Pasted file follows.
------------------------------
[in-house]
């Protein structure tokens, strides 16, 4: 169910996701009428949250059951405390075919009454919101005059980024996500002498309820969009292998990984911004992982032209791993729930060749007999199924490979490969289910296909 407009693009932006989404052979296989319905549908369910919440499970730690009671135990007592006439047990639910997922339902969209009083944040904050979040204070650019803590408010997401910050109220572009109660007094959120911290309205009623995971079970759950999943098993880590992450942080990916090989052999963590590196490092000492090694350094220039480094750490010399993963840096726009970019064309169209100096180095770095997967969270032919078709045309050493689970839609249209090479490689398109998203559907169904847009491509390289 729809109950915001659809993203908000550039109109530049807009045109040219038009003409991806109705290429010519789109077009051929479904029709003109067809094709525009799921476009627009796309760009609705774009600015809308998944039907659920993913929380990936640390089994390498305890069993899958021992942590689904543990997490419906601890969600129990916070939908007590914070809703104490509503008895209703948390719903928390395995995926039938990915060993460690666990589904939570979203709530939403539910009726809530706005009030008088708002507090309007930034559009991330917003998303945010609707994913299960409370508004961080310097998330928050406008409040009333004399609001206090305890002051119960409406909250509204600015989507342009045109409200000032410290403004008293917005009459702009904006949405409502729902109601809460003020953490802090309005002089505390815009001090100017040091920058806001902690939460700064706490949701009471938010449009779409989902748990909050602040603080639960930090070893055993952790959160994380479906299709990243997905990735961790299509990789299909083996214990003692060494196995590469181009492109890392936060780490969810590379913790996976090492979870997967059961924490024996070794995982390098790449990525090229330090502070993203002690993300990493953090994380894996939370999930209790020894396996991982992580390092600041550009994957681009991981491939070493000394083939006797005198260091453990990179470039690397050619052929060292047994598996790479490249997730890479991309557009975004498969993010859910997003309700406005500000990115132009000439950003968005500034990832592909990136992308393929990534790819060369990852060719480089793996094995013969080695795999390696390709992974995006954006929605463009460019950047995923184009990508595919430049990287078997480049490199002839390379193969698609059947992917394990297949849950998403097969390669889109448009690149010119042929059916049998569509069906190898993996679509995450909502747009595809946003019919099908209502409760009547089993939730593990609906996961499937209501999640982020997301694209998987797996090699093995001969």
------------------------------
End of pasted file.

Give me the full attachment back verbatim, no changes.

[in-house]
């Protein structure tokens, strides 16, 4: 169910996701009428949250059951405390075919009454919101005059980024996500002498309820969009292998990984911004992982032209791993729930060749007999199924490979490969289910296909 407009693009932006989404052979296989319905549908369910919440499970730690009671135990007592006439047990639910997922339902969209009083944040904050979040204070650019803590408010997401910050109220572009109660007094959120911290309205009623995971079970759950999943098993880590992450942080990916090989052999963590590196490092000492090694350094220039480094750490010399993963840096726009970019064309169209100096180095770095997967969270032919078709045309050493689970839609249209090479490689398109998203559907169904847009491509390289 729809109950915001659809993203908000550039109109530049807009045109040219038009003409991806109705290429010519789109077009051929479904029709003109067809094709525009799921476009627009796309760009609705774009600015809308998944039907659920993913929380990936640390089994390498305890069993899958021992942590689904543990997490419906601890969600129990916070939908007590914070809703104490509503008895209703948390719903928390395995995926039938990915060993460690666990589904939570979203709530939403539910009726809530706005009030008088708002507090309007930034559009991330917003998303945010609707994913299960409370508004961080310097998330928050406008409040009333004399609001206090305890002051119960409406909250509204600015989507342009045109409200000032410290403004008293917005009459702009904006949405409502729902109601809460003020953490802090309005002089505390815009001090100017040091920058806001902690939460700064706490949701009471938010449009779409989902748990909050602040603080639960930090070893055993952790959160994380479906299709990243997905990735961790299509990789299909083996214990003692060494196995590469181009492109890392936060780490969810590379913790996976090492979870997967059961924490024996070794995982390098790449990525090229330090502070993203002690993300990493953090994380894996939370999930209790020894396996991982992580390092600041550009994957681009991981491939070493000394083939006797005198260091453990990179470039690397050619052929060292047994598996790479490249997730890479991309557009975004498969993010859910997003309700406005500000990115132009000439950003968005500034990832592909990136992308393929990534790819060369990852060719480089793996094995013969080695795999390696390709992974995006954006929605463009460019950047995923184009990508595919430049990287078997480049490199002839390379193969698609059947992917394990297949849950998403097969390669889109448009690149010119042929059916049998569509069906190898993996679509995450909502747009595809946003019919099908209502409760009547089993939730593990609906996961499937209501999640982020997301694209998987797996090699093995001969």